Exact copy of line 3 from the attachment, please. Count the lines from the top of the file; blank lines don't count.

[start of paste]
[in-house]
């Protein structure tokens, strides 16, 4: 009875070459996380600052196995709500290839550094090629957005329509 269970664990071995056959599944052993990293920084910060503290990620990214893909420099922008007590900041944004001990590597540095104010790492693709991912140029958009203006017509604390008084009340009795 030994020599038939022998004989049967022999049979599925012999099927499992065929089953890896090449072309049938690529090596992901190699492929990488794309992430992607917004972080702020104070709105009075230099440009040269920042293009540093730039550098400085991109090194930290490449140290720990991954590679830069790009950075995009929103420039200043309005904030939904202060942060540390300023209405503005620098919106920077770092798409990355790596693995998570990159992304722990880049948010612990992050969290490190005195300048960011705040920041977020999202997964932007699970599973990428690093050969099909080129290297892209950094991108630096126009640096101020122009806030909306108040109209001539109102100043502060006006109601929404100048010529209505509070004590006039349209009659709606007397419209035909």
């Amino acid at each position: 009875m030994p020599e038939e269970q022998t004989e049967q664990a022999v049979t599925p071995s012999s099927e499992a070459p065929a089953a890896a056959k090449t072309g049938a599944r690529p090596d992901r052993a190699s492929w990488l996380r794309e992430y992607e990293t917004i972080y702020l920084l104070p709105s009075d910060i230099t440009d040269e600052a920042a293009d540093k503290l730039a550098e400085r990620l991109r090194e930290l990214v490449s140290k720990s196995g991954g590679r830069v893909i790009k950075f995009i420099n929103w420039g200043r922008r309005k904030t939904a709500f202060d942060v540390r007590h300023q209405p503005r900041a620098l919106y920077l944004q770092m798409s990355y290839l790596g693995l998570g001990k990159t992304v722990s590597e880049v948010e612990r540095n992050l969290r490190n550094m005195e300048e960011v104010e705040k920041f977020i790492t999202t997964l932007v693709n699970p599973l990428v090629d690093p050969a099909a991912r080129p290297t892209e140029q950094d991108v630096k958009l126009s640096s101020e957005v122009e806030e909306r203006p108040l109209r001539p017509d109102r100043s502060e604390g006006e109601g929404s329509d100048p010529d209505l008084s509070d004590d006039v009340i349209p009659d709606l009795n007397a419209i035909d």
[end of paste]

């Amino acid at each position: 009875m030994p020599e038939e269970q022998t004989e049967q664990a022999v049979t599925p071995s012999s099927e499992a070459p065929a089953a890896a056959k090449t072309g049938a599944r690529p090596d992901r052993a190699s492929w990488l996380r794309e992430y992607e990293t917004i972080y702020l920084l104070p709105s009075d910060i230099t440009d040269e600052a920042a293009d540093k503290l730039a550098e400085r990620l991109r090194e930290l990214v490449s140290k720990s196995g991954g590679r830069v893909i790009k950075f995009i420099n929103w420039g200043r922008r309005k904030t939904a709500f202060d942060v540390r007590h300023q209405p503005r900041a620098l919106y920077l944004q770092m798409s990355y290839l790596g693995l998570g001990k990159t992304v722990s590597e880049v948010e612990r540095n992050l969290r490190n550094m005195e300048e960011v104010e705040k920041f977020i790492t999202t997964l932007v693709n699970p599973l990428v090629d690093p050969a099909a991912r080129p290297t892209e140029q950094d991108v630096k958009l126009s640096s101020e957005v122009e806030e909306r203006p108040l109209r001539p017509d109102r100043s502060e604390g006006e109601g929404s329509d100048p010529d209505l008084s509070d004590d006039v009340i349209p009659d709606l009795n007397a419209i035909d």